Edward Brueggeman, who had been practicing law in Ohio for over 50 years, resigned from the state bar on November 17, 2023, after facing allegations of professional misconduct.

The case is entitled “In the Matter of Edward Paul Brueggeman,” with case no. 2023-1356.

In a court order accepting his resignation “with disciplinary action pending,” the Supreme Court of Ohio stripped Brueggeman of his license to practice law in the state. Brueggeman had been licensed in Ohio since November 1972.

The resignation came months after the Cleveland Metropolitan Bar Association filed a formal complaint against Brueggeman with the Board of Professional Conduct of the Supreme Court on August 30, 2023. The complaint alleged multiple violations of Ohio’s Rules of Professional Conduct.

The association accused Brueggeman of continuing to operate as an estate co-administrator and engage in legal activities after his license was suspended in April 2020. It cited two estates – Wells and Breitfelder – where Brueggeman allegedly misrepresented his legal status and drafted legal documents while under suspension.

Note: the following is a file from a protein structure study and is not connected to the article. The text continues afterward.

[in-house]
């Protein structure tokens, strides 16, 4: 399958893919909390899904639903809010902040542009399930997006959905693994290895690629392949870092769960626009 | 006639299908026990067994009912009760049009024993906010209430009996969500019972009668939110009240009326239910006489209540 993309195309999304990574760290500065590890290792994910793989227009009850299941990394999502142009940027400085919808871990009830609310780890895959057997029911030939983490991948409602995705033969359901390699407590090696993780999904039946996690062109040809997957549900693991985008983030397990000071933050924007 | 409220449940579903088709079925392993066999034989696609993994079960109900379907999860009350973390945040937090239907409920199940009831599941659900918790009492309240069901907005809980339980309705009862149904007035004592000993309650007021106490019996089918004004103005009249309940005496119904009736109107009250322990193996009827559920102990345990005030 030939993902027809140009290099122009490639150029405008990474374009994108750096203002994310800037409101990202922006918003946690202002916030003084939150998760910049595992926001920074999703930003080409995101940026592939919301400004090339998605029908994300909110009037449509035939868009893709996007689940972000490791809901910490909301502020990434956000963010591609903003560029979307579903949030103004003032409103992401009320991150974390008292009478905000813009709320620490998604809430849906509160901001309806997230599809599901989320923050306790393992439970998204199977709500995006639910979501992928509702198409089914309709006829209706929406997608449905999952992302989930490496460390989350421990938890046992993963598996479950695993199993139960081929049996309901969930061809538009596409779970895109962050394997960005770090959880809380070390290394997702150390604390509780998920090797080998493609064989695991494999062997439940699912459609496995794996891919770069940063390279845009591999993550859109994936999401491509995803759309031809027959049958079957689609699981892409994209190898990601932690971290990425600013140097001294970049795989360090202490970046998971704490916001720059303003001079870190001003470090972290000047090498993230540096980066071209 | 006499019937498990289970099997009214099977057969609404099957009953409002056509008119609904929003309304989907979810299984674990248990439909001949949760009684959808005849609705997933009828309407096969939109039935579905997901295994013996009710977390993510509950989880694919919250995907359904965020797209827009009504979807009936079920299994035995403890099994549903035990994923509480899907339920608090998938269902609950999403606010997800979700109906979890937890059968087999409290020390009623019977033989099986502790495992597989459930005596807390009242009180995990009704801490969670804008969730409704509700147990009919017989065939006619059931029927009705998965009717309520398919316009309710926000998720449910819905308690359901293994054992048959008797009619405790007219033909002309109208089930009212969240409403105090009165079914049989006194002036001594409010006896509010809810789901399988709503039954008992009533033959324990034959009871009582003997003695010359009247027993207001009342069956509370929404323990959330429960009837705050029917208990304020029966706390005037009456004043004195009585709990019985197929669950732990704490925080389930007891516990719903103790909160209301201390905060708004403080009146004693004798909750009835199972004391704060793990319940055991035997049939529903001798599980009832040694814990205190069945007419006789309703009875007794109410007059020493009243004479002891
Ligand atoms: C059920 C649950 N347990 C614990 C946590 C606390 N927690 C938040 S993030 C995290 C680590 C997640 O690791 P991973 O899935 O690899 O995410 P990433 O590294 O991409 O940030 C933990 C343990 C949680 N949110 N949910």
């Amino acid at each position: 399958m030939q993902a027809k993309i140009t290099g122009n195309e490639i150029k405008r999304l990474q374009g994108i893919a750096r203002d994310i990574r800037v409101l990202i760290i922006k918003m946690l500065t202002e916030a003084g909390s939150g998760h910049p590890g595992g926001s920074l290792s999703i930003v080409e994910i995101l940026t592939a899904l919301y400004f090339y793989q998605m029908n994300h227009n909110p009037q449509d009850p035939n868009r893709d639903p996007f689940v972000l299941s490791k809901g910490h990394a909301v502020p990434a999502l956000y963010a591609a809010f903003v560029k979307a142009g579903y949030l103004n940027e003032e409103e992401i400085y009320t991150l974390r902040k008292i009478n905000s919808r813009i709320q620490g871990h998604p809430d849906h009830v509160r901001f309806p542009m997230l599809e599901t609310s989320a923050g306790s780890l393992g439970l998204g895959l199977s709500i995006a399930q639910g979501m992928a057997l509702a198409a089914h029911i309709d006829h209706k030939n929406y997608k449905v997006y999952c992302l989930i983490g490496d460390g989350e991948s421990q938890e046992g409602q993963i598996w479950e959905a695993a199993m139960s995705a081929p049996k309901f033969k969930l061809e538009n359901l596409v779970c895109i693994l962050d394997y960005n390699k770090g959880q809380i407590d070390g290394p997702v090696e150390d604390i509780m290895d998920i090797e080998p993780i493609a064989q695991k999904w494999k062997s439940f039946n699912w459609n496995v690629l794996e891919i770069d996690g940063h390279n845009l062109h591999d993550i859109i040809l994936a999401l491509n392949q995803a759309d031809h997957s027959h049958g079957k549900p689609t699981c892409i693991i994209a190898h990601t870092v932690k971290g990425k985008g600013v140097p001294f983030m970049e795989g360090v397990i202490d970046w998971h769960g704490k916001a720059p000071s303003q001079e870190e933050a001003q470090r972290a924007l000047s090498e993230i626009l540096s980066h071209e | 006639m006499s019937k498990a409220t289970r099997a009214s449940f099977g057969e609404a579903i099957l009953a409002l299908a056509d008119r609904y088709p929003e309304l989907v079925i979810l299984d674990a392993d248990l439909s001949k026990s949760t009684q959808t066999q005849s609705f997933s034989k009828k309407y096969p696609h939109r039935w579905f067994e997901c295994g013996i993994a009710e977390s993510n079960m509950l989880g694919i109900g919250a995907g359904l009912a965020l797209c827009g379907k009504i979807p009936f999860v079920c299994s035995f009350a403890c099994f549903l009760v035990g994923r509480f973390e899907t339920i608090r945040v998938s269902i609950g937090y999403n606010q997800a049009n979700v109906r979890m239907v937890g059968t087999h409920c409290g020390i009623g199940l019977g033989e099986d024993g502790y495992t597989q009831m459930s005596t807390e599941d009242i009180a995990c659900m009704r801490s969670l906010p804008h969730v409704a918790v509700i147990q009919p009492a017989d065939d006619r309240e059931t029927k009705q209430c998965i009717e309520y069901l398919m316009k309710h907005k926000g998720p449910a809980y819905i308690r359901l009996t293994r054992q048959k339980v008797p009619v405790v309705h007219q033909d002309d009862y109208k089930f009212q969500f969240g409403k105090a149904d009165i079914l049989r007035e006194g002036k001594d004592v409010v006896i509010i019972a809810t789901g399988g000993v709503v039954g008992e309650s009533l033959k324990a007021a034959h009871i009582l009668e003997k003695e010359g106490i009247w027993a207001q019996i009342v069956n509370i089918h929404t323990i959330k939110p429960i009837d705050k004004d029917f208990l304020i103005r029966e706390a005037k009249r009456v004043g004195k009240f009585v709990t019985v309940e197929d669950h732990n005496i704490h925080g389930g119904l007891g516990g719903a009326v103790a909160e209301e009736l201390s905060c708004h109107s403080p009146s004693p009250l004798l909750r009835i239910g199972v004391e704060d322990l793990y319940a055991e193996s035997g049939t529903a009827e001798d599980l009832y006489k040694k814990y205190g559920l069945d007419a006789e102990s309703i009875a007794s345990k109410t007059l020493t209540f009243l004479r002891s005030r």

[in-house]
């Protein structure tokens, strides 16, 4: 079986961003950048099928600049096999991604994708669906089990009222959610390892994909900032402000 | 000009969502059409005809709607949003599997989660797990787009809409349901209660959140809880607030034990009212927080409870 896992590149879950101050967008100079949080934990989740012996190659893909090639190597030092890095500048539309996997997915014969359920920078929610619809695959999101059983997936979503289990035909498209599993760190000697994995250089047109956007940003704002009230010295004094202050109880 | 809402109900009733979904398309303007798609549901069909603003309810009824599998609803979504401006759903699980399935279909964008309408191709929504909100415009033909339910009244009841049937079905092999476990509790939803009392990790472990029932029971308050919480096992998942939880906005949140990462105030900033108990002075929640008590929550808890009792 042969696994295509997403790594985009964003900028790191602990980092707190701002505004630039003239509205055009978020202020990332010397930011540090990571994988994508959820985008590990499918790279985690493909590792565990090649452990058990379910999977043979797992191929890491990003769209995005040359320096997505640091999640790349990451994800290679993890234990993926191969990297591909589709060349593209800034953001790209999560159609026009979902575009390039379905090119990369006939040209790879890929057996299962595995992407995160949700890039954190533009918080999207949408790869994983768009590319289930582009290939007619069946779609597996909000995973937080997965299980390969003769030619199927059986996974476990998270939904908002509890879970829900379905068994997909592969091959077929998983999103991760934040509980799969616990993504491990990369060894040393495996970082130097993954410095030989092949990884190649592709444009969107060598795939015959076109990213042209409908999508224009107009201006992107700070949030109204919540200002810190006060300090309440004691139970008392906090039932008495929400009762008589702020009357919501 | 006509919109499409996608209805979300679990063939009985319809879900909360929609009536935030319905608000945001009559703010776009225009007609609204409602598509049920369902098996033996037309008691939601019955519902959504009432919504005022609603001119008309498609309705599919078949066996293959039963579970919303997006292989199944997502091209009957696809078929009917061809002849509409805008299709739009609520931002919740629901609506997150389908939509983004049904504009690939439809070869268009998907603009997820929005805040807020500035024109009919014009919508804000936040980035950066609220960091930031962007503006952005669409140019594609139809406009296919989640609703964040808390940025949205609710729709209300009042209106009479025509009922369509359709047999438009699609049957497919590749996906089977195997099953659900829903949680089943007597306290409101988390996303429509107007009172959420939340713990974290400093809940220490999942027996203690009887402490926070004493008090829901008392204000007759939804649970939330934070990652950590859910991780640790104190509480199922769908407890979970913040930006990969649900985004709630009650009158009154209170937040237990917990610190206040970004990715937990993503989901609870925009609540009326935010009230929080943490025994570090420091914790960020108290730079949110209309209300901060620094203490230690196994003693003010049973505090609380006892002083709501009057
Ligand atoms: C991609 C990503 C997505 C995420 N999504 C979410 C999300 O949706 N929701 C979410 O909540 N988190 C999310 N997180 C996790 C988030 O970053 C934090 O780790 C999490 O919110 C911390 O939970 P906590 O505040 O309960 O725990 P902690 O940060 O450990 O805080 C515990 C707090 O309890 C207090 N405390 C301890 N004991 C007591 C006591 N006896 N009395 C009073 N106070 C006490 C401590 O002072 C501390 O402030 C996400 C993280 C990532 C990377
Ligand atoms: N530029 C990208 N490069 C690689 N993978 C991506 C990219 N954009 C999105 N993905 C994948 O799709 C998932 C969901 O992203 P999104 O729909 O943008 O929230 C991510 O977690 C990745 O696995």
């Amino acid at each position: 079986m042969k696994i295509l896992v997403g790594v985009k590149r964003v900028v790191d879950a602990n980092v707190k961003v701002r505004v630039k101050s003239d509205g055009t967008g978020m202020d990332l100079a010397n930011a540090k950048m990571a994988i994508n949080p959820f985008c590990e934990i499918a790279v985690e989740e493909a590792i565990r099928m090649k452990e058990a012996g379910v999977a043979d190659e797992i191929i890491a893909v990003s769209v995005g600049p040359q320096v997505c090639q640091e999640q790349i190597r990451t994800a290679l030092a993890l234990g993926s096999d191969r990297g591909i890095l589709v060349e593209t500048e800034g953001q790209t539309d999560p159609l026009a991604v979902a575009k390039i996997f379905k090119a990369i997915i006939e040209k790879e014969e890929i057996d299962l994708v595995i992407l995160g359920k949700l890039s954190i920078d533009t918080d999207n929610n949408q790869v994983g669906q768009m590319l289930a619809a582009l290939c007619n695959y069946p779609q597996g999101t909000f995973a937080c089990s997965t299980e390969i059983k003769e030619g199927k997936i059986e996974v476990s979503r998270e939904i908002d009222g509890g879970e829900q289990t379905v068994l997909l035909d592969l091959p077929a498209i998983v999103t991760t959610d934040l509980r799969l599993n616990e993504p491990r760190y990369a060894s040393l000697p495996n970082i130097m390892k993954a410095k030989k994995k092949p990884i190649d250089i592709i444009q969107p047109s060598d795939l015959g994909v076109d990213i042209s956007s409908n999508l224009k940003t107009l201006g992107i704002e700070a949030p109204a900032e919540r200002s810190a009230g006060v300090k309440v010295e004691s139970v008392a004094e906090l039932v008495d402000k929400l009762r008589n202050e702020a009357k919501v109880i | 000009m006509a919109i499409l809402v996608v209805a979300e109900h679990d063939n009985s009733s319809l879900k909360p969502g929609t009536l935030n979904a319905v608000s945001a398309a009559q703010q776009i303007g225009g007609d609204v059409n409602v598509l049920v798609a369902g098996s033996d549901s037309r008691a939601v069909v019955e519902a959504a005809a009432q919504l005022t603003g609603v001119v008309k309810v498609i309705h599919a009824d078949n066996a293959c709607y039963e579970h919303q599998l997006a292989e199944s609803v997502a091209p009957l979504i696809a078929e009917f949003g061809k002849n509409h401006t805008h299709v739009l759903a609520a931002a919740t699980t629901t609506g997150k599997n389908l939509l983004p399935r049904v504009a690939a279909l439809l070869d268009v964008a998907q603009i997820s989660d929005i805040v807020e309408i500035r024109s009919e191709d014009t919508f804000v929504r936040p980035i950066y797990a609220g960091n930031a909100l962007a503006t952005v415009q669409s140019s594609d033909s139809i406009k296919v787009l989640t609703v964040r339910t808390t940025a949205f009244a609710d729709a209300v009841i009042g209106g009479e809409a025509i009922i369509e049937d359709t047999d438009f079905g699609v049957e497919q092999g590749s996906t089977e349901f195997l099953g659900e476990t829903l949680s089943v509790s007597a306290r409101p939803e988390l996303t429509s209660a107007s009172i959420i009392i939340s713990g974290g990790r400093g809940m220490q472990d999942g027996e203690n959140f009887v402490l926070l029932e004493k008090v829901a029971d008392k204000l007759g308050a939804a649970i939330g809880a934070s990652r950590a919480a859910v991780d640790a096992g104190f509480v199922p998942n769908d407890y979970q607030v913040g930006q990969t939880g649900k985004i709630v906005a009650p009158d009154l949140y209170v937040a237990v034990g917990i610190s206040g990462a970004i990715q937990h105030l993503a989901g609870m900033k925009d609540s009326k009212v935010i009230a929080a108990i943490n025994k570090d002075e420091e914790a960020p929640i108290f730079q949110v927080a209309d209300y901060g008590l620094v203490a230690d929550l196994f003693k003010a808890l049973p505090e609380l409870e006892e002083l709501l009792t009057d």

According to the complaint, Brueggeman also refused to cooperate with the association’s disciplinary investigation into his conduct, failing to respond to inquiries on multiple occasions. Additionally, he supposedly falsely claimed that his prior suspension was merely an oversight when representing a client in a divorce case while his license was administratively suspended.

The complaint noted this wasn’t the first time Brueggeman had faced disciplinary actions over his legal career. If found guilty, he could have faced sanctions ranging from another suspension to full disbarment from practicing law in Ohio.

However, before the Board of Professional Conduct could hold disciplinary hearings and rule on the allegations, Brueggeman chose to resign his law license instead. As part of accepting his resignation, the Supreme Court order required Brueggeman to formally notify his clients, turn over client files, and refund any unearned fees. Brueggeman must also reimburse the Ohio Lawyers’ Fund if it paid out any claims against him.

According to avvo.com, Mr. Brueggman was a construction and development attorney in Mason, Ohio. He is the founder of the Brueggeman Law Office.

A copy of the original filing can be found here.